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Volume 5, Number 1—February 1999


Extended-Spectrum Beta-Lactamase-Producing Salmonella Enteritidis in Trinidad and Tobago

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EID Cherian B, Singh N, Charles W, Prabhakar P. Extended-Spectrum Beta-Lactamase-Producing Salmonella Enteritidis in Trinidad and Tobago. Emerg Infect Dis. 1999;5(1):181-182.
AMA Cherian B, Singh N, Charles W, et al. Extended-Spectrum Beta-Lactamase-Producing Salmonella Enteritidis in Trinidad and Tobago. Emerging Infectious Diseases. 1999;5(1):181-182. doi:10.3201/eid0501.990128.
APA Cherian, B., Singh, N., Charles, W., & Prabhakar, P. (1999). Extended-Spectrum Beta-Lactamase-Producing Salmonella Enteritidis in Trinidad and Tobago. Emerging Infectious Diseases, 5(1), 181-182.

To the Editor: Salmonella Enteritidis, a predominantly localized pathogen of the human gastrointestinal tract, can become invasive in very young, very old, malnourished, and immunocompromised patients. In recent years, S. Enteritidis has emerged as a major intestinal pathogen in Trinidad and Tobago (population 1.2 million); in 1997, S. Enteritidis caused 79 (66%) of 119 culture-confirmed salmonella infections, in contrast to 18 (18%) of 99, 48 (47%) of 102, and 107 (61%) of 178 in 1994, 1995, and 1996, respectively. Increased incidence of S. Enteritidis infections has been reported worldwide (1,2). Of 216 human S. Enteritidis isolates tested for antimicrobial susceptibility between 1994 and 1996 in Trinidad, none were resistant to cephalosporins, aminoglycosides, ampicillin, trimethoprim-sulphamethoxazole, chloramphenicol, and norfloxacin/ciprofloxacin by the Kirby-Bauer disk diffusion method, which uses the National Committee for Clinical Laboratory Standards (NCCLS) breakpoints (3).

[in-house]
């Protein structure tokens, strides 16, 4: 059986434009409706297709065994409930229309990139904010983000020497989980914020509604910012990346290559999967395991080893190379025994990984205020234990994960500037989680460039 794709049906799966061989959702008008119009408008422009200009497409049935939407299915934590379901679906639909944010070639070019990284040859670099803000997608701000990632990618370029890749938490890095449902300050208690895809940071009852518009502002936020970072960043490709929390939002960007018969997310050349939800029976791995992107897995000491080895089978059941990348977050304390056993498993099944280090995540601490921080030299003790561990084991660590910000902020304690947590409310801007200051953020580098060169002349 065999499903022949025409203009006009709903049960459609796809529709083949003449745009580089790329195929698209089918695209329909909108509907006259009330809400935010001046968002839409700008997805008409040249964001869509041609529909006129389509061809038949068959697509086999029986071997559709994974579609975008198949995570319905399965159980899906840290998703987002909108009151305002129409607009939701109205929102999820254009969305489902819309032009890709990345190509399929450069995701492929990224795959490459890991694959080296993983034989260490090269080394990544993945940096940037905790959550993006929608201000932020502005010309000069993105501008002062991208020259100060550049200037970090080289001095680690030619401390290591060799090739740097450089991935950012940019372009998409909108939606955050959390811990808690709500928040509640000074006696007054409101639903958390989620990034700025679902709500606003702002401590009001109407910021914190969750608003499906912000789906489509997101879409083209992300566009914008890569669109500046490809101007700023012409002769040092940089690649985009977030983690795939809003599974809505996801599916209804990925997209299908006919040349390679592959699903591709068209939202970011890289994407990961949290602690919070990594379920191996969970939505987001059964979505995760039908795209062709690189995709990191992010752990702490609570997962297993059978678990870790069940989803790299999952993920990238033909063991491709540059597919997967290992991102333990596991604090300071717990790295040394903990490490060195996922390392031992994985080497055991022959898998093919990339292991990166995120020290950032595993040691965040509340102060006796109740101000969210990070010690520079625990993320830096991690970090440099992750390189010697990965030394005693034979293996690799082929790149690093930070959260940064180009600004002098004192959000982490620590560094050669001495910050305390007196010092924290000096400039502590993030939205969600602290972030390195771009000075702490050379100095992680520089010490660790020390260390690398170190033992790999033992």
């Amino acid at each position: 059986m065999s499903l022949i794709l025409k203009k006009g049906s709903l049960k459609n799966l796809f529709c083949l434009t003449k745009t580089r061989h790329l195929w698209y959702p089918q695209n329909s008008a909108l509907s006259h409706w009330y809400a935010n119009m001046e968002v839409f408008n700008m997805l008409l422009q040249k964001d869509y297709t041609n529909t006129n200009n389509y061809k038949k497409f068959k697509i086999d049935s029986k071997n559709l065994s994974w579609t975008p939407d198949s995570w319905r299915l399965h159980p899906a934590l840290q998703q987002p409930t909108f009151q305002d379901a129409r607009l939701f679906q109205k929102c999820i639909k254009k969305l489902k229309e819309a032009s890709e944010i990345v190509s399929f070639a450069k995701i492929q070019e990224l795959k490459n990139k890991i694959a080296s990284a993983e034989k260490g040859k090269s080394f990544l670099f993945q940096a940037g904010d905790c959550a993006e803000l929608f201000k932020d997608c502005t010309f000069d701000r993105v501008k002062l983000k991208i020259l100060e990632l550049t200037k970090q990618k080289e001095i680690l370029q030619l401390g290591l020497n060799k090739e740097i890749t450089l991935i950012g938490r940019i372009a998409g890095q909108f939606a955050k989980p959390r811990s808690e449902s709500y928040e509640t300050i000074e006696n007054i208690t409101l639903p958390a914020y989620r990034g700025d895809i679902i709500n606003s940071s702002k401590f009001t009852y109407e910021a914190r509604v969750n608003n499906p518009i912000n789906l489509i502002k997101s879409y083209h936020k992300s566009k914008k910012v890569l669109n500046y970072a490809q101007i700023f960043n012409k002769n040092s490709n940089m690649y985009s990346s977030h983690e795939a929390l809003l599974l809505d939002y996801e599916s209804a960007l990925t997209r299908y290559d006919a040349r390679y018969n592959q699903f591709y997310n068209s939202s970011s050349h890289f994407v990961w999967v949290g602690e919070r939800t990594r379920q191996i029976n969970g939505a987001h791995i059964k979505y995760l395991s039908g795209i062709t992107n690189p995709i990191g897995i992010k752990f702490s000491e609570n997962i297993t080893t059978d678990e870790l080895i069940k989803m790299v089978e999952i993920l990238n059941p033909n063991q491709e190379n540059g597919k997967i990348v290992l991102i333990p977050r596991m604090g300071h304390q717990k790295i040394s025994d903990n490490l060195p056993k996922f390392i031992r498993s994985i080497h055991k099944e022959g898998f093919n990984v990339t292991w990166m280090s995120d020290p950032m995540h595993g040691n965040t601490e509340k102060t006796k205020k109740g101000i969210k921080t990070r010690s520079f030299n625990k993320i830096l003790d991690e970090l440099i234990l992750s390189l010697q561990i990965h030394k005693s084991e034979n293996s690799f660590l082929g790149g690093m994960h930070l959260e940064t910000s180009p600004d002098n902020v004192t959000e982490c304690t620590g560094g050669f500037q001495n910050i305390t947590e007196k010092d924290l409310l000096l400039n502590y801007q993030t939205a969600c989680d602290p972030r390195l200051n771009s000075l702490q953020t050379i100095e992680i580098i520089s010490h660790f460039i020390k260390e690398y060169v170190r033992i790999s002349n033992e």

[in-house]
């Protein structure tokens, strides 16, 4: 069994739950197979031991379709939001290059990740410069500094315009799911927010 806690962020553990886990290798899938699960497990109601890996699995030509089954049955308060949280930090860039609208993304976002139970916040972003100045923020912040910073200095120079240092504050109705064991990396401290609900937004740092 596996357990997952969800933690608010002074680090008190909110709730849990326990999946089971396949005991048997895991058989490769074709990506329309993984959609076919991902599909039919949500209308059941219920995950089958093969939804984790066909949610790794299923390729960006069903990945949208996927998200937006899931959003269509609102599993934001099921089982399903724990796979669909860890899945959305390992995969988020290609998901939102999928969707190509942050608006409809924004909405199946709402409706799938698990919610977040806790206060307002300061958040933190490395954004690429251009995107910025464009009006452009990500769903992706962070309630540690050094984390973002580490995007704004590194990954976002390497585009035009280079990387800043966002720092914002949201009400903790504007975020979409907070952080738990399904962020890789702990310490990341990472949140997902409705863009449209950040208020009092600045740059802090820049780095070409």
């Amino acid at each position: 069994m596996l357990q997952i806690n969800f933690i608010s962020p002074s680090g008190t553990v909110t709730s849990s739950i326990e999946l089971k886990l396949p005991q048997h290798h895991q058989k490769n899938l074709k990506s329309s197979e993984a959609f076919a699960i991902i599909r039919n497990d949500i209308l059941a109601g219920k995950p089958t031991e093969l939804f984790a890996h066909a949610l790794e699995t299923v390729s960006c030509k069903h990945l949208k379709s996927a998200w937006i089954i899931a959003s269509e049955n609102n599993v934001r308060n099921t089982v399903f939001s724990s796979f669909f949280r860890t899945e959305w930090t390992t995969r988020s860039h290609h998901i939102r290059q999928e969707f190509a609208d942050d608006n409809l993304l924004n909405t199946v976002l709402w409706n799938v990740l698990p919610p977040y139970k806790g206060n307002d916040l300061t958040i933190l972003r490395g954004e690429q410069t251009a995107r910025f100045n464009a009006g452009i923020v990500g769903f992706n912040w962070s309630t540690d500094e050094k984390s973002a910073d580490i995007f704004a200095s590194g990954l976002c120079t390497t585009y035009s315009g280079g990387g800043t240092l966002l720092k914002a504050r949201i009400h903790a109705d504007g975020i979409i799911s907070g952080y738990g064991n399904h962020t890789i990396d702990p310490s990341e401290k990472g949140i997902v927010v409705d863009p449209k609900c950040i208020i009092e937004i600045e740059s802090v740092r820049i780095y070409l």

Here we report an unusual isolate of S. Enteritidis resistant to all penicillins and cephalosporins—including third-generation cephalosporins, gentamicin, tobramicin, and trimethoprim-sulphamethoxazole—by the Kirby-Bauer disk diffusion method. Amoxicillin-clavulanate and piperacillin-tazobactam disks gave zone sizes of 15 mm and 19 mm, respectively, which are classified as intermediate in the NCCLS guidelines. This isolate was recovered from the blood culture of a febrile, nonneutropenic patient with multiple myeloma on two occasions 24 hours apart in March 1998. The isolate was sensitive only to ofloxacin and imipenem. Admitted to the hospital with compressed fracture of the spine for physiotherapy in December 1997, the patient had several febrile episodes and received several courses of multiple empirically prescribed antibiotics (cefotaxime, gentamicin, and piperacillin). The patient had not traveled abroad during the previous 6 months.

Because cephalosporin resistance in salmonellae has not been reported before in the Caribbean, we investigated the mechanism behind this third-generation cephalosporin resistance further. Using amoxicillin-clavulanate in combination with ceftazidime, ceftriaxone, and aztreonam, we performed the double disk synergy test to determine whether this strain was an extended-spectrum beta-lactamase producer as described elsewhere (3); augmentation of the zone at the junction of amoxicillin-clavulanate and aztreonam/ceftriaxone/ceftazidime zones confirmed that indeed it was.

In the past few years, third-generation cephalosporin resistance in S. Enteritidis has been described in Europe (4), the United States (5), Turkey (6), India (7,8), and Argentina (9). Few reports exist of extended-spectrum beta-lactamasemediated third-generation cephalosporin resistance in Salmonella spp. To our knowledge, this is the first report of this type of resistance among S. Enteritidis in the Caribbean. This patient was treated with ciprofloxacin for 1 week; subsequent blood cultures were negative.

This unusual isolate highlights the need to establish an antimicrobial resistance surveillance network for Salmonella isolates, including S. Enteritidis, to monitor the trends and new types of resistance mechanisms in the Caribbean. An epidemiologic study of S. Enteritidis infections is being planned to describe the extent of the problem and to define risk factors and vehicles of human infections in three Caribbean countries, including Trinidad and Tobago.

B.P. Cherian*, Nicole Singh*, W. Charles*, and P. Prabhakar*†

Author affiliations: *Port of Spain General Hospital, Port of Spain, Trinidad;; †Caribbean Epidemiology Center (CAREC), Port of Spain, Trinidad


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DOI: 10.3201/eid0501.990128

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Table of Contents – Volume 5, Number 1—February 1999